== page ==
While Andrea Nelson doesn’t advertise her life story to her boxers, she doesn’t hide from it, either.
If they ask questions, she’ll answer. The way Nelson sees it, it’s the least she could do for people who often are leaving themselves vulnerable while pursuing a sport that is challenging both physically and mentally.
“That’s what kind of drew me to her was how transparent she was,” said Briana Che, who trained under Nelson at both Ford’s Gym and Nelson’s home gym on Madison’s West Side. “It was almost no filter from the beginning. Me seeing that she was so willing to share that stuff with me and trust me with that information made me trust her more, not only as a coach but as a friend.”
Nelson, 54, is the president of the Bob Lynch Boxing Foundation, which is running the Wisconsin Golden Gloves state tournament that begins Friday at the Marriott West in Middleton.
She was a boxer herself before going into coaching, training under Lynch during an amateur and professional career. The sport helped turn around her life to the point where she’s now making an impact on the boxers she coaches, the same way Lynch did for her.
“She’s resilient,” Che said. “She’s lived life — the good, the bad, the rough.”
Nelson is sitting outside her home on a hot morning earlier this month, trying to find shade. The property is full of life, with fruit trees, a massive garden and even chickens.
Nelson acknowledges she struggled with drugs and alcohol while growing up in Madison and, at 13, was sent to reform school. She got out and began living with her boyfriend and his single mother, but Nelson’s off-and-on relationship with him was rocky and eventually turned abusive by the time she’d reached adulthood.
She’d leave and go back to him, a cycle that finally ended when the man was convicted for armed robbery and sent to prison. For years, she tried to get away from him, but he tracked her down. “Now,” she said, “all I had to do was not answer the phone.”
Nelson began hanging out with biker clubs and she started dating another man. The relationship fizzled but not before Nelson had a daughter named Shyloh. “My first love,” Nelson said.
Nelson eventually settled down, married Marc Nelson and they had a son, Zeke. Nelson also found a hobby: karate. She earned a second-degree black belt in Okinawan Shorin Ryu and first-degree black belt in Okinawan weaponry.
Things were going well until both Shyloh and Zeke got into drugs and alcohol as teens. While Nelson and her husband had been clean for years, the children developed some of the same bad habits. That put stress on a marriage that eventually ended in 2012 after 20 years.
Nelson credits her ex-husband for getting her into martial arts. From there, she transitioned from boxing to coaching boxing with Lynch and had developed a certain toughness that helped her put any fear associated with her previous abusive relationship in perspective.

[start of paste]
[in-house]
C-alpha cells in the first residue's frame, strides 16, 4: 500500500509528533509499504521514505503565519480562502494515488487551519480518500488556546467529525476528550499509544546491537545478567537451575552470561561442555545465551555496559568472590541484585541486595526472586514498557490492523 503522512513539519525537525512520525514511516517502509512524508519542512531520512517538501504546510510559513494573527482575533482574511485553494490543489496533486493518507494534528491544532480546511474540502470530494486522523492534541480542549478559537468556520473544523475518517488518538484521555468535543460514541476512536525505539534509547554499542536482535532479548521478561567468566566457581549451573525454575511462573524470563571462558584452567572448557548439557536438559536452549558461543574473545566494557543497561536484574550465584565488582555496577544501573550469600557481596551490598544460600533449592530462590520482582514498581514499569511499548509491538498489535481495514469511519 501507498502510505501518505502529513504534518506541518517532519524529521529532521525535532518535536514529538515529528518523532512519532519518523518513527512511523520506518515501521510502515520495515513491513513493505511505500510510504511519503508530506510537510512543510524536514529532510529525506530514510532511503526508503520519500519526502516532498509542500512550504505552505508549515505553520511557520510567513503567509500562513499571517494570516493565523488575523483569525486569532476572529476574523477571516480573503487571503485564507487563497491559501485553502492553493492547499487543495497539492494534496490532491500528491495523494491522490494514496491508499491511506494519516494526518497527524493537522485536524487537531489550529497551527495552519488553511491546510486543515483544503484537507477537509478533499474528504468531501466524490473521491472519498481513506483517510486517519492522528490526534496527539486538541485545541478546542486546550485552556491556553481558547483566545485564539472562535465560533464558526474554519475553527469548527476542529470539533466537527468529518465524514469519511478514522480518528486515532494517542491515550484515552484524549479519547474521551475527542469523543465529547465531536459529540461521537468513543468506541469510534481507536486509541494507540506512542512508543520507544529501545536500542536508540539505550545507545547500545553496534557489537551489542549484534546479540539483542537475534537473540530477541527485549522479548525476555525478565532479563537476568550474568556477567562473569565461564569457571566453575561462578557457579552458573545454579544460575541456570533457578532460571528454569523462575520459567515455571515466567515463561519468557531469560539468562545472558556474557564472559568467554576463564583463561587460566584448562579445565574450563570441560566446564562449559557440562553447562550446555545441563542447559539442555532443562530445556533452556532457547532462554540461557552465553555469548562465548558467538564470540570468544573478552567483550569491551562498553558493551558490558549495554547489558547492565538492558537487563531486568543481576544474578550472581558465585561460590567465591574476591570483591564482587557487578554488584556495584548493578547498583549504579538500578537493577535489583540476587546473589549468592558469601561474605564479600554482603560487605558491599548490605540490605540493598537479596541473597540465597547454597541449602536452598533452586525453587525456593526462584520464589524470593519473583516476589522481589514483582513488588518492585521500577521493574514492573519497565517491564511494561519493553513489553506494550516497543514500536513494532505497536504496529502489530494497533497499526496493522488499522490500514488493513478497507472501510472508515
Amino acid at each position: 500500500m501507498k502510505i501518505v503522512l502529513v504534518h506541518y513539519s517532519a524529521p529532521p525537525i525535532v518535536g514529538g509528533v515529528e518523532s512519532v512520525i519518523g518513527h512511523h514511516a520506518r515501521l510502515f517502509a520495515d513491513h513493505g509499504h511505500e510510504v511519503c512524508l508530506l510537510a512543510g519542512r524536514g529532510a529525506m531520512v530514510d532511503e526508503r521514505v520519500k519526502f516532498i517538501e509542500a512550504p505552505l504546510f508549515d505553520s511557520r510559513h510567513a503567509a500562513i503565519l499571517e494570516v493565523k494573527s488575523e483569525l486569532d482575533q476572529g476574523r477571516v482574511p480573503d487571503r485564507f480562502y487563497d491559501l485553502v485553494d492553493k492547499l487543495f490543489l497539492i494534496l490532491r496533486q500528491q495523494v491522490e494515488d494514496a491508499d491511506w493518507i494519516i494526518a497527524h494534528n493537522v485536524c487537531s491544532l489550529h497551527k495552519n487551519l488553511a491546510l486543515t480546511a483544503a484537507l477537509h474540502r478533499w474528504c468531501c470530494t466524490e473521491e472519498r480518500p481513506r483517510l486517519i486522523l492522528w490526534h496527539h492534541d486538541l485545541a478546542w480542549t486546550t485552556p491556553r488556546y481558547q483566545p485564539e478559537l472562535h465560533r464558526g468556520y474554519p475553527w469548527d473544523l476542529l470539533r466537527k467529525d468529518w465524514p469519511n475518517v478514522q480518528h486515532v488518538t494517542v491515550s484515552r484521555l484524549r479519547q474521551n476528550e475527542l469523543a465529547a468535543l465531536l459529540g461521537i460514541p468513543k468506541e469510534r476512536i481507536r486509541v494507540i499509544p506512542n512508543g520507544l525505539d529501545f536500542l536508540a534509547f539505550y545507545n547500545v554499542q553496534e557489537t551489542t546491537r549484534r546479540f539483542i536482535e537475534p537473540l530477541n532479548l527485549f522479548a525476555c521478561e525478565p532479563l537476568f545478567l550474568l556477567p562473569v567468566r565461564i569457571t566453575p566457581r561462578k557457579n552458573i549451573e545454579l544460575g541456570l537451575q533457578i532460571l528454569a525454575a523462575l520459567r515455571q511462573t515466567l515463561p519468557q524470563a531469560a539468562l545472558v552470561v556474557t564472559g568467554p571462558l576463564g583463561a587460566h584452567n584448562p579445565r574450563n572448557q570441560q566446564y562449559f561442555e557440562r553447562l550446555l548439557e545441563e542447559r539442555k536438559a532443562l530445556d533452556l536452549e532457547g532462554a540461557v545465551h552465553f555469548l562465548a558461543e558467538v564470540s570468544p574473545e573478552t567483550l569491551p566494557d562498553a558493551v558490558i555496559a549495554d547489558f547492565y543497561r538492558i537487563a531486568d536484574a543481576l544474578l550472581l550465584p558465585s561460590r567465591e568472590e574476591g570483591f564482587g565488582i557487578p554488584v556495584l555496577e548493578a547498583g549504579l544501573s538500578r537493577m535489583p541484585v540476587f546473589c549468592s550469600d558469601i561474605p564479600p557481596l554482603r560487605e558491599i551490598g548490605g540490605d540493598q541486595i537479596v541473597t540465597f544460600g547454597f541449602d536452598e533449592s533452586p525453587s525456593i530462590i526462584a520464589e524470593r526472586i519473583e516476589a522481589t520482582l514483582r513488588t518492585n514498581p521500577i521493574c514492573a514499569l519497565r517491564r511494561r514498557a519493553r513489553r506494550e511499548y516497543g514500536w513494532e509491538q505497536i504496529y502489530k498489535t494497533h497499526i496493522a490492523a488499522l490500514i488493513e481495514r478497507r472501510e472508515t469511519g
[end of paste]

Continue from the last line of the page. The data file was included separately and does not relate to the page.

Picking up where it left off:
“I’d have these PTSD moments at times,” she said. “But then I realized he’s just a person, and I’ve been a professional boxer. Why the hell would I be afraid of him?”
Nelson eventually found love — at Ford’s Gym of all places — when James Lewallen took one of her classes and later asked her out. When they went out for drinks and she shared some of the difficult details of her previous relationships and family struggles, Lewallen didn’t flinch.
He was different than anyone she’d ever been with and she felt safe with him. They’ve been together for nine years and are engaged.
“He’s exactly what I needed,” Nelson said.
‘So many memories’
As Nelson talks on her porch, every once in a while she breaks eye contact and looks over to a large tree on her property. Hanging from the branches are wires with pictures attached.
It’s a memorial to Shyloh Nelson.
In addition to drugs and alcohol, Nelson’s daughter also dealt with a severe case of mental illness. She moved to San Diego five years ago for a change of scenery, a move that wasn’t intended to be permanent, but Shyloh ended up living on the streets.
Nelson visited and tried to get her to return to Wisconsin, but her daughter always resisted.
She made her final visit to San Diego in early June. A week later, Nelson was notified that Shyloh had been found dead at the age of 33 in her tent on June 11.
“I think to myself over and over how thankful I am that I put myself through those painful journeys to stay in touch with her,” Nelson said. “I have so many memories that I can hold onto because of that.”
The boxers she works with have helped fill a void in Nelson’s life, she said. And she’s happy to report her son is working with a landscaping company in the Madison area and taken positive steps to pull his life together. His mother calls him a “charming young man who loved his sister.”
Nelson took a short amount of time away from the boxing gym but returned in late June. Eddie Kenrick, who assists Nelson with training and is the vice president of the Bob Lynch Boxing Foundation, watched her working in the ring her first day back and couldn’t help but be impressed by the perseverance she was showing.
“Strongest woman I’ve ever met,” Kenrick said. “She’s never complained about anything, never used anything in her life as an excuse.”
Deshawn Ford, who’s 19 and has been training under Nelson for four years, said one of the things he loves about coming to the gym is the family atmosphere Nelson has created. They typically greet each other with fist bumps, but when Nelson got back from California following her daughter’s death he went out of his way to seek her out and give her a hug before the session began that evening.
It was exactly what Nelson needed.
“I think that it’s important to try to remember what’s important in life and that love and relationships are important,” Nelson said. “Just because it’s hard, don’t turn away from it. It’s like boxing: It’s hard, but you have to get in there and face it even though it’s scary.”
Contact Jim Polzin at firstname.lastname@example.org.